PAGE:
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How Congress can 'put brakes on' Obamacare

This year was a very bad year for Obamacare opponents, as they suffered an agonizing loss at the Supreme Court and lost the opportunity to change course on Election Day.

Nonetheless, efforts to stop or slow the implementation of key provisions continue. State leaders, religious officials, national Republicans and even some national Democrats could play critical roles in the effort.

Grace-Marie Turner is president of the Galen Institute, one of the leading health policy organizations in the country. She told WND the conditions are clearly not ideal for Obamacare opponents, but she said there are glimmers of hope on the congressional front.

“The Speaker (John Boehner) has made it very, very clear that while it’s going to be very difficult, if not impossible, to repeal the law as long as President Obama is in the White House – because he’d veto it – they have a lot of power to investigate and to defund,” Turner explained. “This administration needs more money to set up these federal exchanges, these marketplaces around the country because states are refusing to do it.  And they need money to do that. Well, if the House doesn’t appropriate it, then what’s the administration going to do?”

Turner points out that Obamacare was trumpeted as having a $1 trillion cost over 10 years. That projection has already ballooned to $2.6 trillion, and the program isn’t even up and running yet. She said the administration may try to use some accounting tricks, and that’s where the GOP-led House can play a key role.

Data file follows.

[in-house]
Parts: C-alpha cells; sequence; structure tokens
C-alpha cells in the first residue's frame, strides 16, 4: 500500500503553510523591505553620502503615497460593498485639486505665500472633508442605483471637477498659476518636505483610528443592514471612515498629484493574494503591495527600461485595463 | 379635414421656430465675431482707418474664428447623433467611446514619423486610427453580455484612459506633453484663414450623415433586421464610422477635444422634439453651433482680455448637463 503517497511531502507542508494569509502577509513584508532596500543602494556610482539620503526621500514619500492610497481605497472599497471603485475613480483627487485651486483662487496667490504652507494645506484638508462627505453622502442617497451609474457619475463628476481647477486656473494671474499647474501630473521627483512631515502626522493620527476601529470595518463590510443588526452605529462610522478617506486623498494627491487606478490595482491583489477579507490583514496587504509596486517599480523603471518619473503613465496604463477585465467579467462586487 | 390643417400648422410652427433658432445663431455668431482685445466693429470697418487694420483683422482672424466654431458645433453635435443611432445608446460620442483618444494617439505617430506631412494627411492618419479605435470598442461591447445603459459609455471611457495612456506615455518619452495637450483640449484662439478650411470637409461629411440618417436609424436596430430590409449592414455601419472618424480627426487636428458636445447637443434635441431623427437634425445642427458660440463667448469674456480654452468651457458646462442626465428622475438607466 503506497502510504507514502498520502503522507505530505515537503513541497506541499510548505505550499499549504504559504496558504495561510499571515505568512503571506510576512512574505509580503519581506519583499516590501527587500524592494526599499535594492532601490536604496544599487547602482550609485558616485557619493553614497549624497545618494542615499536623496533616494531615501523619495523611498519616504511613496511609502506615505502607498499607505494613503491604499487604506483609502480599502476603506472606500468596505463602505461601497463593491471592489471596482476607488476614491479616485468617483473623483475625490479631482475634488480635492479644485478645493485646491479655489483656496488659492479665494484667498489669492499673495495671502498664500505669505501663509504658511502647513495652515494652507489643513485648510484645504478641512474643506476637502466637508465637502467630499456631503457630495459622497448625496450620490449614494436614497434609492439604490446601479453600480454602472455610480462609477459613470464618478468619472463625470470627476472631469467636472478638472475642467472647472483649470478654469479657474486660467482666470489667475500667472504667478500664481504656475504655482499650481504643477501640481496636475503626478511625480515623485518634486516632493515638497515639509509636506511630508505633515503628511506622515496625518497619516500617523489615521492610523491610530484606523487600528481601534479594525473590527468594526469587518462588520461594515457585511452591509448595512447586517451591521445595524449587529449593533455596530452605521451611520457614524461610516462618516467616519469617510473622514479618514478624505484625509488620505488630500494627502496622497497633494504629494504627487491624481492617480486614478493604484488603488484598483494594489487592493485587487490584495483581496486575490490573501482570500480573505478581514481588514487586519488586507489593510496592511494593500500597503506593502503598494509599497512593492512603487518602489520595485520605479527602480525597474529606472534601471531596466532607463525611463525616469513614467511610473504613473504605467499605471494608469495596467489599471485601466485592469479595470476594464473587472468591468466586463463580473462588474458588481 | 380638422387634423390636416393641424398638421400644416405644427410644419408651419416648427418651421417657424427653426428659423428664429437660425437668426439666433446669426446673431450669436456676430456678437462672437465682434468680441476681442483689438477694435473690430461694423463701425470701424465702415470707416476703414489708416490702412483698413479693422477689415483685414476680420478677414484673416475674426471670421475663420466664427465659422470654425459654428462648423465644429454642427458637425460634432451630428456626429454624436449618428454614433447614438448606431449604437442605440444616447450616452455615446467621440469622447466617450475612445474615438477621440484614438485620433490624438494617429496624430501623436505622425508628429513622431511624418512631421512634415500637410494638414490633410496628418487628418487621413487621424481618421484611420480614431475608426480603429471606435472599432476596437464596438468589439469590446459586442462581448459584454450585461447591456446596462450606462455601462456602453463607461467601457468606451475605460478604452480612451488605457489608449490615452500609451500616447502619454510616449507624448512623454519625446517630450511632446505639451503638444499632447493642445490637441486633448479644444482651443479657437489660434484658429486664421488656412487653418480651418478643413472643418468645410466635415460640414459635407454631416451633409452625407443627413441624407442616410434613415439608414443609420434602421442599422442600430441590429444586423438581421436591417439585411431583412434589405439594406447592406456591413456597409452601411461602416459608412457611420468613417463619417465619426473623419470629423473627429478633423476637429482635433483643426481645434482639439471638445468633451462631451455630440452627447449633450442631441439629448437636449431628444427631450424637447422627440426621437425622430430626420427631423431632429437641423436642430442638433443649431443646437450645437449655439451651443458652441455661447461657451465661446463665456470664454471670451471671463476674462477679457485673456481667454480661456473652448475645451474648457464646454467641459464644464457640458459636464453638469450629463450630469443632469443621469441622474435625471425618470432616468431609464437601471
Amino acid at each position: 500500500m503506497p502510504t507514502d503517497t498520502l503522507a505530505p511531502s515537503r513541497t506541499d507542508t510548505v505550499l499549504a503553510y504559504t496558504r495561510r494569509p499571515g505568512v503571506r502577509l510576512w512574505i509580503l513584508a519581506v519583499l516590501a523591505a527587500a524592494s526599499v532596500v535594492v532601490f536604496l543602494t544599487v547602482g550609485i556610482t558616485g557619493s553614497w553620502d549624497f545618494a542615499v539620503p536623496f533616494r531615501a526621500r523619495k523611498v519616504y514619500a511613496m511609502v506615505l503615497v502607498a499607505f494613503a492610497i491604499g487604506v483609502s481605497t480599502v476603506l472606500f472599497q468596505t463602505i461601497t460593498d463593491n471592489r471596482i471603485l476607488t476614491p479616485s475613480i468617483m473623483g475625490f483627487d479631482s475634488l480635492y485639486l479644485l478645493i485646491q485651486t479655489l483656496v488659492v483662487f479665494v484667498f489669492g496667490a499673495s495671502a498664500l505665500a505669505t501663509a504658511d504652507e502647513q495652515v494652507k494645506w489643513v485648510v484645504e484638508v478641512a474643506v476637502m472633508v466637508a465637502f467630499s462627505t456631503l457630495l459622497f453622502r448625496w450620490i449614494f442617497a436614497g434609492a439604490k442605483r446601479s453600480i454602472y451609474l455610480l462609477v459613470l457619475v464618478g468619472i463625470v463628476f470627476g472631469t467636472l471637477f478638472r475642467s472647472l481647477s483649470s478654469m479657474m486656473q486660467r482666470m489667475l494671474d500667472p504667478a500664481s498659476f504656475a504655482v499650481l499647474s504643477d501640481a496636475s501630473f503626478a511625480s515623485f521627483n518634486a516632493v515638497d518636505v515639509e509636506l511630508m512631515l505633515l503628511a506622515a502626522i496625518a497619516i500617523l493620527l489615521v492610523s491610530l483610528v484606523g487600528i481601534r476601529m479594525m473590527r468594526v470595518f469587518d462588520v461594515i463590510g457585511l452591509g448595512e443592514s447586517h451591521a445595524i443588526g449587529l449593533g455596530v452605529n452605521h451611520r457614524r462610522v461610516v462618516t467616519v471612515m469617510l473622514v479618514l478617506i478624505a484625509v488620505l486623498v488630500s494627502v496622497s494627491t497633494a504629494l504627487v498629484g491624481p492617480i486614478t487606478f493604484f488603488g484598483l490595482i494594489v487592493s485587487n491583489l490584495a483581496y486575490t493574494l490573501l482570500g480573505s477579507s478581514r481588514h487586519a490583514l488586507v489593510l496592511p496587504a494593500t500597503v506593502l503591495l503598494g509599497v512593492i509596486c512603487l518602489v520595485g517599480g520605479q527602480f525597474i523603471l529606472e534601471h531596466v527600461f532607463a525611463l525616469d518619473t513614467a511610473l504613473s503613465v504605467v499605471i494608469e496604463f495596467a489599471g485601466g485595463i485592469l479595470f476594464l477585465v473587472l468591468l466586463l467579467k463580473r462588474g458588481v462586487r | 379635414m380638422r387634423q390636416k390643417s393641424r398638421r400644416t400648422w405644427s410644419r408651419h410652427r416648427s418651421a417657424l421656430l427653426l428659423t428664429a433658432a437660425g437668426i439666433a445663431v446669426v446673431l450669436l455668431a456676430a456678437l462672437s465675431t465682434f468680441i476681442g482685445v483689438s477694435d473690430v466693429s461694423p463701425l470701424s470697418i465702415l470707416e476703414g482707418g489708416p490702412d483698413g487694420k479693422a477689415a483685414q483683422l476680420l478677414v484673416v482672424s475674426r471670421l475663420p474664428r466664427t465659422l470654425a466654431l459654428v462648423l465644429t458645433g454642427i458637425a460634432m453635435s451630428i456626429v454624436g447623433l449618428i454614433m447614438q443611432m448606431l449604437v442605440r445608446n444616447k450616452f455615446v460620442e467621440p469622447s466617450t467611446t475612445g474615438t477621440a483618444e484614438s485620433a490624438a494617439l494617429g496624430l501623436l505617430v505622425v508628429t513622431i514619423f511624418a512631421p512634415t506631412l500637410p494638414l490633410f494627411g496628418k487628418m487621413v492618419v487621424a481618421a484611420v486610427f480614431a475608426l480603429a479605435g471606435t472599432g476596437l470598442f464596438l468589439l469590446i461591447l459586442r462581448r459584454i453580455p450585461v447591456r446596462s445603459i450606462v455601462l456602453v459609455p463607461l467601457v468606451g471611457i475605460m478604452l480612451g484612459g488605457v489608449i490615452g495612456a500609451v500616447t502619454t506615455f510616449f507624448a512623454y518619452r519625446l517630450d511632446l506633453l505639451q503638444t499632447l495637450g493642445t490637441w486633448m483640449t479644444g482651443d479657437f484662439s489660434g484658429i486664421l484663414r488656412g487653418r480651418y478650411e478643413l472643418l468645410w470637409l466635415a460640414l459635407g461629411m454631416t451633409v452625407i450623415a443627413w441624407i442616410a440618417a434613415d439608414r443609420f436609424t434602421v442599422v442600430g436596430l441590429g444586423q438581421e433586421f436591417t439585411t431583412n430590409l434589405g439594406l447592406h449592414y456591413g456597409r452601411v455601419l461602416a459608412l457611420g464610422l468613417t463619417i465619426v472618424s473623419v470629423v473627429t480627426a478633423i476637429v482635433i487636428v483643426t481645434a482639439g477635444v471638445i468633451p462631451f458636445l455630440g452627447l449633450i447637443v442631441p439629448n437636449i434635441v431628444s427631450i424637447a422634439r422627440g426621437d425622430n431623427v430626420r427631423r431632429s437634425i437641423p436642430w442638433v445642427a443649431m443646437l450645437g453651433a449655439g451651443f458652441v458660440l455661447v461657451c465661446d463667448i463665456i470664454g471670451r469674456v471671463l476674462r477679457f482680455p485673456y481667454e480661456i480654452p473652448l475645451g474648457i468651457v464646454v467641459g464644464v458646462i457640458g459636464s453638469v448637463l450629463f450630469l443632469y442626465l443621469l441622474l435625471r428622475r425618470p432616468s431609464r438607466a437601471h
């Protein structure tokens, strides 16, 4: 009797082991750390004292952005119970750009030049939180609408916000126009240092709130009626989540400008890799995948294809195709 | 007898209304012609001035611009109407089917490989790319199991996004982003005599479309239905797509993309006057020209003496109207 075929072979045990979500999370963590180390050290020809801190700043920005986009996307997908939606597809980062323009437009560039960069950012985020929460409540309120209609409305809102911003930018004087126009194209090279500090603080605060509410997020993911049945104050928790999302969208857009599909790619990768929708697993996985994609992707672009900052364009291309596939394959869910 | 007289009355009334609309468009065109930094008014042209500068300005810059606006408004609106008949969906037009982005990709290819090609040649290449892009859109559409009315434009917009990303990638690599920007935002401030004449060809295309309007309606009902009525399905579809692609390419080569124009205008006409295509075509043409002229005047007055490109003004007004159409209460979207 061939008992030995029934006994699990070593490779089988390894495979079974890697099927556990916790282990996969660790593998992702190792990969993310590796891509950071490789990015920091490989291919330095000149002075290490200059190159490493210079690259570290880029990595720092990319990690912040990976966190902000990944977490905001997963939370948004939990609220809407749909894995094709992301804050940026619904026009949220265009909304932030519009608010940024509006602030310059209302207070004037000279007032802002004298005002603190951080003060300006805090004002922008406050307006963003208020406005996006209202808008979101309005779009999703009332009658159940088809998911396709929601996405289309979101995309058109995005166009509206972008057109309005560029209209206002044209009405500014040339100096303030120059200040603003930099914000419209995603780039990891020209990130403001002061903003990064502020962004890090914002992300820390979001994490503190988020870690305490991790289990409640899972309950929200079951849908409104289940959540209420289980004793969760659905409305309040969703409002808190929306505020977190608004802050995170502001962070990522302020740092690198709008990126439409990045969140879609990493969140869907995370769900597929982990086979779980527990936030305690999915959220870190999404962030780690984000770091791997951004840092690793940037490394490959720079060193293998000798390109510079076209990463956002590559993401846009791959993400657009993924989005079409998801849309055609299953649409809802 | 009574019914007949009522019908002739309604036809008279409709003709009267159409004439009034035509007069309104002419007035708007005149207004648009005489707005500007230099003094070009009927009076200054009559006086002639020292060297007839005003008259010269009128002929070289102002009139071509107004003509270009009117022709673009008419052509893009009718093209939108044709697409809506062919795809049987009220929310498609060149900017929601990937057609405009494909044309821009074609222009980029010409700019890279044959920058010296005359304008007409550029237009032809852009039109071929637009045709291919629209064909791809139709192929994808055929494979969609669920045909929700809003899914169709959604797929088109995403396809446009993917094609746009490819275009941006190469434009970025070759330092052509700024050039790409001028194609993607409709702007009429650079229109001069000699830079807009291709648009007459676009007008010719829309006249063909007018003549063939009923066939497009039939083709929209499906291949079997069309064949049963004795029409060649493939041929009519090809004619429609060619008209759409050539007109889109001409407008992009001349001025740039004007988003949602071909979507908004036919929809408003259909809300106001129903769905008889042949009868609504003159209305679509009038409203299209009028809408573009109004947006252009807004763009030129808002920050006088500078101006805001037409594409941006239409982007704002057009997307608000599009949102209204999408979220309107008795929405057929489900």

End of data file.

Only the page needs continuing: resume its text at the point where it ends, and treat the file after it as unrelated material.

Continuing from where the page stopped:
“If they take it from a bucket that’s designed to be spent for something else and they spend it on that, then the House is going to need to investigate that,” said Turner.

Repeal of certain components within the Obama health laws are also possible.

“There are some parts of this law for which there is bipartisan support for repeal, including the medical device tax,” said Turner, alluding to a growing concern among Senate Democrats over the impact of that tax. “Also, this Independent Payment Advisory Board, that is going to become the Medicare rationing board. There’s support on both sides of the aisle for (repeal of) that hatchet attempt and effort to cut back on health-care costs.”

But given the make-up of the incoming Senate and President Obama’s re-election, is there really a chance something like the Independent Payment Advisory Board could be scrapped?

“Absolutely. A lot of Democrats, including people very much on the left end of the continuum are saying that they do not believe that a bunch of 15 un-elected, unaccountable bureaucrats should have control over literally hundreds of billions of dollars in Medicare spending,” said Turner, who added that a growing number of Democrats also fears the almost complete lack of legislative or judicial oversight for the panel once it’s up and running.

Turner admitted such an effort at repeal would require two-thirds majorities in both the House and Senate since President Obama would be sure to veto the bill.

As for the resistance movement outside of Washington, Turner said the signs are everywhere. She said many people are making the simple decision to pay the $95 fine for refusing to purchase health insurance instead of spending more than $5,000 on a policy, and businesses are also finding it much easier to drop coverage and pay the fine than provide the coverage mandated in the law. Meanwhile, nearly half the states are refusing to set up new health-care exchanges. And Turner said the vocal opposition of the Catholic Church to the contraception mandate is a key player in all of this as well.

“You’re seeing this Obamacare resistance movement starting with citizens and businesses and religious leaders and states, all saying we can’t comply with this law, and we’re going to find a way around it,” Turner said.